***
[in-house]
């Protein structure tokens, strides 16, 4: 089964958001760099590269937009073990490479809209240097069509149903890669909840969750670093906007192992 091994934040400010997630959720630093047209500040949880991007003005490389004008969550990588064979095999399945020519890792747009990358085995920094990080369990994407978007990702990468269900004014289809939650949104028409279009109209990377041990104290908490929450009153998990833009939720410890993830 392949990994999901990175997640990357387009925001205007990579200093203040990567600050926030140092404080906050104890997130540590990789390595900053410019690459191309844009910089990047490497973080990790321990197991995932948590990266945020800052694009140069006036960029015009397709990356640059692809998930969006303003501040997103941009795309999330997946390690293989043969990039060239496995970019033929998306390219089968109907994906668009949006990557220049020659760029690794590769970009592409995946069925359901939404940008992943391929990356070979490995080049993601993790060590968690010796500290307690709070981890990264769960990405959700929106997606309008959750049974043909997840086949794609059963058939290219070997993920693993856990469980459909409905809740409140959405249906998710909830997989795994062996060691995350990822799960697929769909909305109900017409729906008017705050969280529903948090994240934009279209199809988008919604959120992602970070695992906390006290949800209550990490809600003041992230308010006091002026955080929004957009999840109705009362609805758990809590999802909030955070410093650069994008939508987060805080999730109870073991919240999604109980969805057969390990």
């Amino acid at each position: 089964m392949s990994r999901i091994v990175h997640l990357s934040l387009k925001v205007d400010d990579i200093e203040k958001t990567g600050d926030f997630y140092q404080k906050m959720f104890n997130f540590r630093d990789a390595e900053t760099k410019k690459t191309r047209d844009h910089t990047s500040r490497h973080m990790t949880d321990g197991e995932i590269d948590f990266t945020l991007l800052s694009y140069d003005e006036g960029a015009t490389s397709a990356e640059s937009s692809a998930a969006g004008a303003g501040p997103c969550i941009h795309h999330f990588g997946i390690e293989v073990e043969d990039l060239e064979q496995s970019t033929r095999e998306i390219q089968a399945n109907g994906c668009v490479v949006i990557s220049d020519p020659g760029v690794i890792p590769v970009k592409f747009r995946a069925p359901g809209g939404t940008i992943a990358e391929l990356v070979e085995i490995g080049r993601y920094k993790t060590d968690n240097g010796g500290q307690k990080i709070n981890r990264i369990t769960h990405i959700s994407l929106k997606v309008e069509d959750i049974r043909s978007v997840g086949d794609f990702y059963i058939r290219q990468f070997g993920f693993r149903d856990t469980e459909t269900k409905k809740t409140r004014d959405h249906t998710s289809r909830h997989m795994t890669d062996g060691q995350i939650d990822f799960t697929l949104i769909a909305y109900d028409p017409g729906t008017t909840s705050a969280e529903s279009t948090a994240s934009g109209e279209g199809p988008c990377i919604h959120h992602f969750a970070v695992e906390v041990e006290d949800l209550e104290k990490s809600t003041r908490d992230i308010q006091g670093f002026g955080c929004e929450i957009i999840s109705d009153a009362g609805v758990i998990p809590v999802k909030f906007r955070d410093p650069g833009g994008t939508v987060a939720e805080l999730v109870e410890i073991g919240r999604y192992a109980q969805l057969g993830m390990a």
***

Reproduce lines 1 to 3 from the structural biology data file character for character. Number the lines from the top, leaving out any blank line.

[in-house]
């Protein structure tokens, strides 16, 4: 089964958001760099590269937009073990490479809209240097069509149903890669909840969750670093906007192992 091994934040400010997630959720630093047209500040949880991007003005490389004008969550990588064979095999399945020519890792747009990358085995920094990080369990994407978007990702990468269900004014289809939650949104028409279009109209990377041990104290908490929450009153998990833009939720410890993830 392949990994999901990175997640990357387009925001205007990579200093203040990567600050926030140092404080906050104890997130540590990789390595900053410019690459191309844009910089990047490497973080990790321990197991995932948590990266945020800052694009140069006036960029015009397709990356640059692809998930969006303003501040997103941009795309999330997946390690293989043969990039060239496995970019033929998306390219089968109907994906668009949006990557220049020659760029690794590769970009592409995946069925359901939404940008992943391929990356070979490995080049993601993790060590968690010796500290307690709070981890990264769960990405959700929106997606309008959750049974043909997840086949794609059963058939290219070997993920693993856990469980459909409905809740409140959405249906998710909830997989795994062996060691995350990822799960697929769909909305109900017409729906008017705050969280529903948090994240934009279209199809988008919604959120992602970070695992906390006290949800209550990490809600003041992230308010006091002026955080929004957009999840109705009362609805758990809590999802909030955070410093650069994008939508987060805080999730109870073991919240999604109980969805057969390990």
């Amino acid at each position: 089964m392949s990994r999901i091994v990175h997640l990357s934040l387009k925001v205007d400010d990579i200093e203040k958001t990567g600050d926030f997630y140092q404080k906050m959720f104890n997130f540590r630093d990789a390595e900053t760099k410019k690459t191309r047209d844009h910089t990047s500040r490497h973080m990790t949880d321990g197991e995932i590269d948590f990266t945020l991007l800052s694009y140069d003005e006036g960029a015009t490389s397709a990356e640059s937009s692809a998930a969006g004008a303003g501040p997103c969550i941009h795309h999330f990588g997946i390690e293989v073990e043969d990039l060239e064979q496995s970019t033929r095999e998306i390219q089968a399945n109907g994906c668009v490479v949006i990557s220049d020519p020659g760029v690794i890792p590769v970009k592409f747009r995946a069925p359901g809209g939404t940008i992943a990358e391929l990356v070979e085995i490995g080049r993601y920094k993790t060590d968690n240097g010796g500290q307690k990080i709070n981890r990264i369990t769960h990405i959700s994407l929106k997606v309008e069509d959750i049974r043909s978007v997840g086949d794609f990702y059963i058939r290219q990468f070997g993920f693993r149903d856990t469980e459909t269900k409905k809740t409140r004014d959405h249906t998710s289809r909830h997989m795994t890669d062996g060691q995350i939650d990822f799960t697929l949104i769909a909305y109900d028409p017409g729906t008017t909840s705050a969280e529903s279009t948090a994240s934009g109209e279209g199809p988008c990377i919604h959120h992602f969750a970070v695992e906390v041990e006290d949800l209550e104290k990490s809600t003041r908490d992230i308010q006091g670093f002026g955080c929004e929450i957009i999840s109705d009153a009362g609805v758990i998990p809590v999802k909030f906007r955070d410093p650069g833009g994008t939508v987060a939720e805080l999730v109870e410890i073991g919240r999604y192992a109980q969805l057969g993830m390990a």